Her eyes closed and she nodded. The sheet removal cast a soft breeze against her skin. She inhaled slowly and exhaled quickly, audibly. Her eyes opened slowly as she breathed. The tears she had been holding back spilled down her cheeks as she saw the familiar jawline, recognized the slightly crooked nose–the one she accidentally broke when they were five. Her face crumbled as she took in the various shades of purple that colored Mirielle’s skin, yet she held her poise. She closed her eyes again, willing the vision to go away, wishing that all this were nothing more than a dream. A wail filled the silence and she realized it came from her. She watched the doctor quickly cover Mirielle back up and slide her back into the black hole beyond her feet. Pressure on her arm made her feet move, but she was no longer aware. A fog settled over the edges of everything within view, and she allowed the detective to lead her away.
When the fog cleared, she found herself sitting in a chair next to a desk. A man she did not recognize sat behind the desk. She felt her body ripple and his head turned her way.
“Are you okay, Miss Sempling?” He said. His voice was as kind as his eyes.
Elizabella looked around her before answering. “Where is Detective Jones?”
“He got a call and had to step out. My name is Detective O’Hara. Can I get you anything?”
She looked at him blankly, soaking in his appearance. His black hair was peppered with silver streaks. Crow’s feet marred the corner of his soft brown eyes, chasing away the illusion of youth he had otherwise. Realizing her throat felt dry and raw, she asked for a drink. He came back with a bottle of water and set it down in front of her. Tears traced new paths down her face as she remembered why she was there in the first place.
“What happened to my sister?” She asked in a subdued voice.
Detective O’Hara paused for a moment. She could tell he was considering his words carefully. “Did Detective Jones tell you nothing?”
She let her eyes fall to the floor. “I…I don’t remember. I don’t even know how I got from the morgue to this desk.”
“I see. You must understand that I am not handling your sister’s case. I have limited information. All I can accurately tell you is that she died of an overdose.”
Elizabella frowned in confusion. “An overdose? That’s not possible. My sister was a dancer, preparing for her second show on Broadway. She would never use drugs.” Her fingers twisted around the bottle of water until it crackled. “She’s always been anti-stimulant. Pain was her friend, she said. It was the only way she knew she was doing it right. She would never, ever do drugs. Not even for recreation.”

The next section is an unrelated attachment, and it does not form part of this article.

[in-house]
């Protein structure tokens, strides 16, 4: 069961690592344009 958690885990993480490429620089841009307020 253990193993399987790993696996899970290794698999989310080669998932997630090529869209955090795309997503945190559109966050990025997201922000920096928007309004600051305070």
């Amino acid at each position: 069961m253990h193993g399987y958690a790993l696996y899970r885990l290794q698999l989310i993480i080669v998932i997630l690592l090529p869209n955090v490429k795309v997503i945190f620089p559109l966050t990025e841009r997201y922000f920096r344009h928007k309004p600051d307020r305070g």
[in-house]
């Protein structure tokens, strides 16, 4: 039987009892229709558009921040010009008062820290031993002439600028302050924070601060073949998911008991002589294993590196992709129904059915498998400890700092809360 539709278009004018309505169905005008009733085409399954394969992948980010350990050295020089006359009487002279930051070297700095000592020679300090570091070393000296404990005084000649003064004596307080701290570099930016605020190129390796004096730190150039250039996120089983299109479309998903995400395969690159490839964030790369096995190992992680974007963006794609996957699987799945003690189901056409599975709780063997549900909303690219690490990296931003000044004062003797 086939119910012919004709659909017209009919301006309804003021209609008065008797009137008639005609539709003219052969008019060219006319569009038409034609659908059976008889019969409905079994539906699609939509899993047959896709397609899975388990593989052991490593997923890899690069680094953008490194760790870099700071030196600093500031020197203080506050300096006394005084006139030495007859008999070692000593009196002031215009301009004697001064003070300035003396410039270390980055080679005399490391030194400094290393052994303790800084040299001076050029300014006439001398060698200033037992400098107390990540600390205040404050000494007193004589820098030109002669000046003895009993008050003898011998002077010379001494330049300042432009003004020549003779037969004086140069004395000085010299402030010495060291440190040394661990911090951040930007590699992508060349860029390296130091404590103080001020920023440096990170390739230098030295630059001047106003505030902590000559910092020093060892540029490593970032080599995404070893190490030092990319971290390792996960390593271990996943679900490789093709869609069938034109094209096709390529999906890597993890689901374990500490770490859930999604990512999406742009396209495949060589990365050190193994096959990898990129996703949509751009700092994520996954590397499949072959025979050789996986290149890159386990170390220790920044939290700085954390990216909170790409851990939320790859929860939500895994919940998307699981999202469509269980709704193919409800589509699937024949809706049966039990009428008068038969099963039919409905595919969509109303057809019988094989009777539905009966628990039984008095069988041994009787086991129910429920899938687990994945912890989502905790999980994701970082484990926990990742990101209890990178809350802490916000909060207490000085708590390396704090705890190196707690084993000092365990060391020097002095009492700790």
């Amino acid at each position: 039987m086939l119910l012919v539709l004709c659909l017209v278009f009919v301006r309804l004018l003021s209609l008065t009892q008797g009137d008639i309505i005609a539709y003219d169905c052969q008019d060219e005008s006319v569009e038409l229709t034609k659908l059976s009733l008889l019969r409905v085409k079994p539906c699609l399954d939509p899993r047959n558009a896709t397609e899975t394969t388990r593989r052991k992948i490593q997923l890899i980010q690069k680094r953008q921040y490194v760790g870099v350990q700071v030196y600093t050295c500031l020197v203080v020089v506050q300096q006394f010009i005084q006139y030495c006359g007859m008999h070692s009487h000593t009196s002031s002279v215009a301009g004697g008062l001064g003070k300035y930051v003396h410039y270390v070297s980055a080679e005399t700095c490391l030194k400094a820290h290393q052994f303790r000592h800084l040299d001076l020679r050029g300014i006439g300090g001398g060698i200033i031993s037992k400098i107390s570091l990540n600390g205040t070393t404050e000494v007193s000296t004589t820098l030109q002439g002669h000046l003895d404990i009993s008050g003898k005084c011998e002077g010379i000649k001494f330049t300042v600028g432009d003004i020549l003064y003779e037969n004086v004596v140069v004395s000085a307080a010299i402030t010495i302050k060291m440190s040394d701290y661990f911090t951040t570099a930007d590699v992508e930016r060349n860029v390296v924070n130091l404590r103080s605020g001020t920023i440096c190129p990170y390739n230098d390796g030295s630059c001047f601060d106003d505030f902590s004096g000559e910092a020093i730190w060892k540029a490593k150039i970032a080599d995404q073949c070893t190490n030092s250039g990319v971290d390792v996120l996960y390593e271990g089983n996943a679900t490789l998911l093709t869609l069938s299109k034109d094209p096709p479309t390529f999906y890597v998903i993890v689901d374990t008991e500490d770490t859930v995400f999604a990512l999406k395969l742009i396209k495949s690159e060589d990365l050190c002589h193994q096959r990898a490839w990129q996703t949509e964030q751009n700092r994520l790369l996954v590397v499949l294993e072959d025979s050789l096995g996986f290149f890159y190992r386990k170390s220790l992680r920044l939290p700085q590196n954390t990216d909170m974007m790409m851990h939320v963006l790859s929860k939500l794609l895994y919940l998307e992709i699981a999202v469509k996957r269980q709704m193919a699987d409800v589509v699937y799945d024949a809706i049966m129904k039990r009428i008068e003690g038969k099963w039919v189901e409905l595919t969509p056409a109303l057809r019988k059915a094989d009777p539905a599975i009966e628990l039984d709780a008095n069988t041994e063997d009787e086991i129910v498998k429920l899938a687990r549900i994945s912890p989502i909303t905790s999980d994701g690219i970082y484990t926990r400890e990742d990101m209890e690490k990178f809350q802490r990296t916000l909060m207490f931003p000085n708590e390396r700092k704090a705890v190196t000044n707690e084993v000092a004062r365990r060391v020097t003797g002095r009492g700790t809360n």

“I’m sorry; I don’t have any more information. Since it is an active investigation, they must believe there was some foul play involved. I can assure you that all the detectives working on the case are doing everything they can to solve it.”
Detective Jones spoke from behind her. “We are absolutely doing everything we can. There is no evidence that she was doing drugs at all. All the marks and bruises on her skin tell a story. We need to figure out what that story is.” Sorrow framed his eyes. “I’m sorry again, Miss Sempling. Thank you for coming. I will call you when your sister’s body is released.”
Elizabella looked at the picture behind the bar. The lone ballet slipper, the single lace glove, and the strand of pearls reminded her of her sister. Fresh tears slipped out, and her heart began aching anew. She looked at the glass in her hand. The bokah lights faded in the background as she raised it for a refill. The fingers of her other hand toyed with two small red capsules resting within her palm. It had taken her a couple of days to secure them. “Pain Killers” was the street name for them, and promises of numbness flowed behind every sale. She had wanted more, but they refused to sell more than two at a time. The rules were explained during purchase– do not mix with alcohol; do not take the open the capsules; do not take more than one at a time. The penalty for rule breaking could result in death. She understood.
She stopped toying with them and placed them on the white cocktail napkin beside her refilled glass of wine. She swatted at the tears wetting her face and looked at the picture once more before closing her eyes. Mirielle danced behind her closed eyelids, a smile on her unmarked face, and laughter spilled from her lips. They spun together in a circle, faster and faster until their hands slipped from each other’s grip and they fell, laughing, to the green carpet of grass beneath their feet.
“What are you waiting for?” Mirielle said, her face once again twelve, the best year of their lives. Childish laughter echoed between the trees that surrounded them.
Elizabella smiled. She opened one capsule and poured the contents into her glass. She could feel a lightness taking over her body, filling her soul with peace. She split the second capsule open and dumped its contents into the glass. She refused to let her thoughts wander, choosing, instead, to let Mirielle fill them. She sighed then drank from the glass, emptying it in four gulps.
As her eyes closed, Mirielle reached out to her. Hand-in-hand they started walking toward the edge of the tree line.
“Born hand in hand, died hand in hand.” She said with her last breath. “Maybe that’s the way it’s supposed to be.”
I’m triple dipping this week, but only for two writing memes. I started this story last week when the first Picture It and Write was still up (the ballet slipper picture at the beginning of the story) and the new picture (the one at the bottom) given out yesterday gave me the story’s direction.
I am always looking for honest feedback. Please share your thoughts on this, and any story, in the comments section.
Thanks for stopping in.